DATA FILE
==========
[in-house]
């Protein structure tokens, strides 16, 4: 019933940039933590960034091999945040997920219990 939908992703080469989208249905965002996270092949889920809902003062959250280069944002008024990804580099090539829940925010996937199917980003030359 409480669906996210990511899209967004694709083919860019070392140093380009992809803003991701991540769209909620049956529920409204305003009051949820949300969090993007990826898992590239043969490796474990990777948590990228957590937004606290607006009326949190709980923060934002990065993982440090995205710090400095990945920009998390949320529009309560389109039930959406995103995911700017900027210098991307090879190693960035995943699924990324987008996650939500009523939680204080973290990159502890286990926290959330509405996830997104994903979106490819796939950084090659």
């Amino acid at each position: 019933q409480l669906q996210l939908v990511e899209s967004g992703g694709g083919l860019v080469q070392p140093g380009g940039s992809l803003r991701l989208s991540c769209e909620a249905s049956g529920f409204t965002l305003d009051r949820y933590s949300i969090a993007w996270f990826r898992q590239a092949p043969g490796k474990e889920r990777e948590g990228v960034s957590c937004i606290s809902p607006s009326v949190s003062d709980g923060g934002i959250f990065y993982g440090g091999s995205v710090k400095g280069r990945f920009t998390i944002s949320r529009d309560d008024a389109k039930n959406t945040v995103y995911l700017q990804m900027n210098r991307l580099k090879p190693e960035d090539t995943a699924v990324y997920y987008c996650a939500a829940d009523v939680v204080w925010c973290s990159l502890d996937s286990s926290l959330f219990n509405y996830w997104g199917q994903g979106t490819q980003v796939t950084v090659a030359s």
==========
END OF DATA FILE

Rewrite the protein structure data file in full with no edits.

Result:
[in-house]
């Protein structure tokens, strides 16, 4: 019933940039933590960034091999945040997920219990 939908992703080469989208249905965002996270092949889920809902003062959250280069944002008024990804580099090539829940925010996937199917980003030359 409480669906996210990511899209967004694709083919860019070392140093380009992809803003991701991540769209909620049956529920409204305003009051949820949300969090993007990826898992590239043969490796474990990777948590990228957590937004606290607006009326949190709980923060934002990065993982440090995205710090400095990945920009998390949320529009309560389109039930959406995103995911700017900027210098991307090879190693960035995943699924990324987008996650939500009523939680204080973290990159502890286990926290959330509405996830997104994903979106490819796939950084090659």
């Amino acid at each position: 019933q409480l669906q996210l939908v990511e899209s967004g992703g694709g083919l860019v080469q070392p140093g380009g940039s992809l803003r991701l989208s991540c769209e909620a249905s049956g529920f409204t965002l305003d009051r949820y933590s949300i969090a993007w996270f990826r898992q590239a092949p043969g490796k474990e889920r990777e948590g990228v960034s957590c937004i606290s809902p607006s009326v949190s003062d709980g923060g934002i959250f990065y993982g440090g091999s995205v710090k400095g280069r990945f920009t998390i944002s949320r529009d309560d008024a389109k039930n959406t945040v995103y995911l700017q990804m900027n210098r991307l580099k090879p190693e960035d090539t995943a699924v990324y997920y987008c996650a939500a829940d009523v939680v204080w925010c973290s990159l502890d996937s286990s926290l959330f219990n509405y996830w997104g199917q994903g979106t490819q980003v796939t950084v090659a030359s």